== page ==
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April is Sexual Assault Awareness Month. The goal is to combat sexual assault aboard Marine Corps Logistics Base Albany by providing more information and resources. (Courtesy photo)

Photo by Michelle Stevens

Sexual assault awareness, prevention key to mission readiness

20 Apr 2021 | Jennifer Parks, Public Affairs Specialist Marine Corps Logistics Base Albany

April is Sexual Assault Awareness Month. The goal is to combat sexual assault aboard Marine Corps Logistics Base Albany by providing more information and resources.

The objective is to protect base personnel and their dependents, ensuring tasks critical to the mission are accomplished.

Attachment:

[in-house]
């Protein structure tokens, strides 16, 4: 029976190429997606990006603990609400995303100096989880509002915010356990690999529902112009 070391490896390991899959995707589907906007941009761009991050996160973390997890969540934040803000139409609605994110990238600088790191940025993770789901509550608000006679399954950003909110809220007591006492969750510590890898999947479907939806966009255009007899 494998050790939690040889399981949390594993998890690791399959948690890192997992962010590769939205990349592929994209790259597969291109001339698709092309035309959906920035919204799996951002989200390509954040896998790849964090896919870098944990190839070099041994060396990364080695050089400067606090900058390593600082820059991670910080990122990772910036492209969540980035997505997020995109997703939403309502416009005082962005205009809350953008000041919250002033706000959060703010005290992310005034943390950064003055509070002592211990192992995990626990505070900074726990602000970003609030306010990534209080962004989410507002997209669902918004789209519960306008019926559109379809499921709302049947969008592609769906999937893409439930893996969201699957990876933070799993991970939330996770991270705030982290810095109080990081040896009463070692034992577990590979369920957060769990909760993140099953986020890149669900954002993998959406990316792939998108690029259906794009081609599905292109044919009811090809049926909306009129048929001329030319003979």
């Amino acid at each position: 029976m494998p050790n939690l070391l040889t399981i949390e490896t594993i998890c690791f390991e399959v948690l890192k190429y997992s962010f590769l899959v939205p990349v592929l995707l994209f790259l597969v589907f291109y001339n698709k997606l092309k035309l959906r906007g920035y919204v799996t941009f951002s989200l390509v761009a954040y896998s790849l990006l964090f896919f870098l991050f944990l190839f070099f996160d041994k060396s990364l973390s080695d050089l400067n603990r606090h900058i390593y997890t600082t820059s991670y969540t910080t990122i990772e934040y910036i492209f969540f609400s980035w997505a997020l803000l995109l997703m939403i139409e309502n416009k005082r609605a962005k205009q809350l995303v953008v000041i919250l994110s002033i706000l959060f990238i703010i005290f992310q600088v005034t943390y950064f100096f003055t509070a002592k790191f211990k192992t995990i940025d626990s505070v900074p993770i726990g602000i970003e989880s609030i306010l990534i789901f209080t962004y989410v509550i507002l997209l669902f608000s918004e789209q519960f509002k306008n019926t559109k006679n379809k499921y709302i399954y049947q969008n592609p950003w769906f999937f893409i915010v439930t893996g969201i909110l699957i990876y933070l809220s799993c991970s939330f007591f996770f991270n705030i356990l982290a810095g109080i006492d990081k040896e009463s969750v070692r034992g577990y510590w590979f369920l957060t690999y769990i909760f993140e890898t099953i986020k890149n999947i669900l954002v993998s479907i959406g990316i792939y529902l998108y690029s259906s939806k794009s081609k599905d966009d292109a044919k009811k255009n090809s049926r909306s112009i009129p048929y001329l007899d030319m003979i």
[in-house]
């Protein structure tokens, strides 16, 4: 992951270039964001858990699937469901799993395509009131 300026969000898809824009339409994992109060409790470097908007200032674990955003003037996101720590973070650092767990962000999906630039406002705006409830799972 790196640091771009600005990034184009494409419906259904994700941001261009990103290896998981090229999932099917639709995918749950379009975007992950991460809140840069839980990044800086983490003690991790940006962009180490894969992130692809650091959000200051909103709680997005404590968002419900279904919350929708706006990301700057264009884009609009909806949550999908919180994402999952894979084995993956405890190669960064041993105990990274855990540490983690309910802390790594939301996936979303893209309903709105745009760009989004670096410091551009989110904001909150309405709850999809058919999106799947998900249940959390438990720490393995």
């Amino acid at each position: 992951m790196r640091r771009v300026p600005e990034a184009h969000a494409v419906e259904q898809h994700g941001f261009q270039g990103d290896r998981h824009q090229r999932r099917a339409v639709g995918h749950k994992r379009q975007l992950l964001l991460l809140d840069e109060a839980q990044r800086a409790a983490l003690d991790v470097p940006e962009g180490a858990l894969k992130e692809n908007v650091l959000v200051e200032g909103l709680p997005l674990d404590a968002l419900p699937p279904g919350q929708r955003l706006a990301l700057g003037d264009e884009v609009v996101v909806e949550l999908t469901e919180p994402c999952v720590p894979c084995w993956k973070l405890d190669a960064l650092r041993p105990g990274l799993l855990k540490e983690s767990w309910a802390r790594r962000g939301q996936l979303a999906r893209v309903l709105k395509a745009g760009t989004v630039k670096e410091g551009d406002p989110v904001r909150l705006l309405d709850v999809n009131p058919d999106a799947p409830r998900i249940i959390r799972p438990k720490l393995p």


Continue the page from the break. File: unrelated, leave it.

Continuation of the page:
Santricia Mercer, victim advocate, MCLB Albany, said there is 365 days a year, 24 hours a day, seven days a week helpline to report cases of child abuse. She acts as the go-between for victims and the court system.

“We are rebuilding and revamping the program and letting people know we are on the installation,” Mercer said.

Child Abuse Prevention Month is also recognized in April.

Michelle Stevens, sexual assault response coordinator, MCLB Albany, states she is very humbled to serve as an advocate for both men and women who faithfully serve their country.

She said sexual assault is a heinous crime of zero tolerance in the uniformed services, including Department of Defense civilians and/or government contractors. Each person has a responsibility to themselves and others to step-up and take a stand and is a part of the movement for change against sexual assault.